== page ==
If you have received more than one sweet potato variety, as we had, be sure to plant the slips in separate containers and label accordingly. Keep the containers moist. In just a day or two, they will be flourishing with bright, healthy leaves.

View Our Sweet Potato Varieties »

Tuesday, June 16, 2015

Update on our Asparagus Crown Planting: Part III

Our Final Asparagus Crown Planting Update 


May 2015

Here’s the last update ‘til fall for our newly planted asparagus crown bed. At the end of the last post, we mentioned that as the spears grow, you will gradually fill in your furrow with soil until its top surface is even with the surrounding soil line. We have been doing this since our last post, adding the final layer of soil to finish filling in the furrow today.

Surrounding Soil
Filling the Furrow
The process is the same as before: Gently pull soil into the furrow, while not completely covering any buds that are still emerging. Yesterday a large afternoon thunderstorm had already started to fill the furrow with surrounding soil. We used a collinear hoe to once more level out the rest of it. You might notice in the photos that some of the crowns are establishing faster than others and those spears have already grown well above the soil line. This is okay – some are just slower to snap out of their stay in cold storage than others and will catch up eventually.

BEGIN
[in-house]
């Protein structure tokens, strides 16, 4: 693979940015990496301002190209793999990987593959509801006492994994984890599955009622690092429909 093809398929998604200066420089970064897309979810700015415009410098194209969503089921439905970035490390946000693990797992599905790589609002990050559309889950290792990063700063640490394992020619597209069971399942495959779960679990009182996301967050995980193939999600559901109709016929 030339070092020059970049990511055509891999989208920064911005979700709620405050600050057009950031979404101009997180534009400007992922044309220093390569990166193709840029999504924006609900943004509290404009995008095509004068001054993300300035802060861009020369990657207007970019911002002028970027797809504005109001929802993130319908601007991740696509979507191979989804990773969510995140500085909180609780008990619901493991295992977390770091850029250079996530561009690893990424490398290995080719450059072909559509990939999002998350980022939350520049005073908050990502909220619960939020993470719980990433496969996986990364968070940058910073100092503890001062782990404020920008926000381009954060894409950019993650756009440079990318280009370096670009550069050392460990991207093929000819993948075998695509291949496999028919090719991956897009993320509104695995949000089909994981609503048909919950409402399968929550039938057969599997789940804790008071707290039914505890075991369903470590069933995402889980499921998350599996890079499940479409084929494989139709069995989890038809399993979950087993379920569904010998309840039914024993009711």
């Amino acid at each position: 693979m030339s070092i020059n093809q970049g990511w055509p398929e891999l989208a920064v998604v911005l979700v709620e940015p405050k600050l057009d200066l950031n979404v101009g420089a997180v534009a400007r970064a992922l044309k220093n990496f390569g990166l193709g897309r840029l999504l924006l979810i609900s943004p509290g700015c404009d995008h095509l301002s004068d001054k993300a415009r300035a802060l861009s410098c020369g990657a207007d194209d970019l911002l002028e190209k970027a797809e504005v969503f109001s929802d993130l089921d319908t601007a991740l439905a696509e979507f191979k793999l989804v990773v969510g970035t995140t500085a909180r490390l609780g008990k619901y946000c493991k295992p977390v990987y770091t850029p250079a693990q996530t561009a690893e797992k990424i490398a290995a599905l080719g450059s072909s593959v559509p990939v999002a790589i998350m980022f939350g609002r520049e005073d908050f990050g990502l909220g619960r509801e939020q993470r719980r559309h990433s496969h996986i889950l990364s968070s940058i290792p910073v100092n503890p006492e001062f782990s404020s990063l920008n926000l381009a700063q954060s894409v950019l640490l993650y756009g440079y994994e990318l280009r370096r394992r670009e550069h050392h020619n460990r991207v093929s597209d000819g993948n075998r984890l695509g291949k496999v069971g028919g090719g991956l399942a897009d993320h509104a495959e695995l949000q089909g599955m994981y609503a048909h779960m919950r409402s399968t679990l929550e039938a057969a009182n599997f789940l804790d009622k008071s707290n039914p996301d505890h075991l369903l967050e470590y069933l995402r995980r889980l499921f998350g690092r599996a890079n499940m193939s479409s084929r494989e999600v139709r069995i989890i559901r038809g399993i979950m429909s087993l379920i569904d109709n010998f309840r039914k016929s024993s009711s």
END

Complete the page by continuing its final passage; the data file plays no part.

Leveling Out the Furrow
Now that the soil level is where it should be, the next step is to cover the bed with mulch to suppress any weeds that might begin to grow. Keeping your asparagus bed free of weeds will not only save you a lot of labor, but support nutrient and moisture availability to the crowns. We use straw to mulch our bed, but other materials that allow water to percolate through, such as composted leaves, can also be used. Leave a couple inches of soil surface open around the line of spears down the center, of the bed, or keep the mulch layer thin in this area, especially if there are any crowns with spears that have not yet emerged above the soil line.

See photos below:



Your asparagus bed is now well set until fall — but keep an eye on it, and keep the soil moderately moist throughout the hot summer months.

In the fall, when the fronds have died back, cut them off at soil level, and be sure to remove all the debris, to eliminate potential habitat for asparagus beetles. Fall is also the time to add more compost, if needed, and to freshen up the mulch for the winter ahead.